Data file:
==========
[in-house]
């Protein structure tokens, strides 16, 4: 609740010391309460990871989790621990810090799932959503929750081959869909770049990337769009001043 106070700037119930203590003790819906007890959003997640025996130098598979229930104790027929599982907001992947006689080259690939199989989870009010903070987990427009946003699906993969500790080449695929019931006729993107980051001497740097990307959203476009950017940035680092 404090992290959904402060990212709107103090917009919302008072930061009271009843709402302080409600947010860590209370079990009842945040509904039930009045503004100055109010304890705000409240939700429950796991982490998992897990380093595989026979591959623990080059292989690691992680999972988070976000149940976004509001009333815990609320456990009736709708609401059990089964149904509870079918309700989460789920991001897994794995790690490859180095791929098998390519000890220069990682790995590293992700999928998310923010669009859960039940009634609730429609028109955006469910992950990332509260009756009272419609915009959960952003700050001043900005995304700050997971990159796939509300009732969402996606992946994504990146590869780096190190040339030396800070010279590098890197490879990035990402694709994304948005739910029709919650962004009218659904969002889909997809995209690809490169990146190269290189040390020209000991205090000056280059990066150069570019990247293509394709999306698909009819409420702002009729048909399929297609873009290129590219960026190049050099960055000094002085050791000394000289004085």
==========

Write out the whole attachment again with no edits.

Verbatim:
[in-house]
């Protein structure tokens, strides 16, 4: 609740010391309460990871989790621990810090799932959503929750081959869909770049990337769009001043 106070700037119930203590003790819906007890959003997640025996130098598979229930104790027929599982907001992947006689080259690939199989989870009010903070987990427009946003699906993969500790080449695929019931006729993107980051001497740097990307959203476009950017940035680092 404090992290959904402060990212709107103090917009919302008072930061009271009843709402302080409600947010860590209370079990009842945040509904039930009045503004100055109010304890705000409240939700429950796991982490998992897990380093595989026979591959623990080059292989690691992680999972988070976000149940976004509001009333815990609320456990009736709708609401059990089964149904509870079918309700989460789920991001897994794995790690490859180095791929098998390519000890220069990682790995590293992700999928998310923010669009859960039940009634609730429609028109955006469910992950990332509260009756009272419609915009959960952003700050001043900005995304700050997971990159796939509300009732969402996606992946994504990146590869780096190190040339030396800070010279590098890197490879990035990402694709994304948005739910029709919650962004009218659904969002889909997809995209690809490169990146190269290189040390020209000991205090000056280059990066150069570019990247293509394709999306698909009819409420702002009729048909399929297609873009290129590219960026190049050099960055000094002085050791000394000289004085």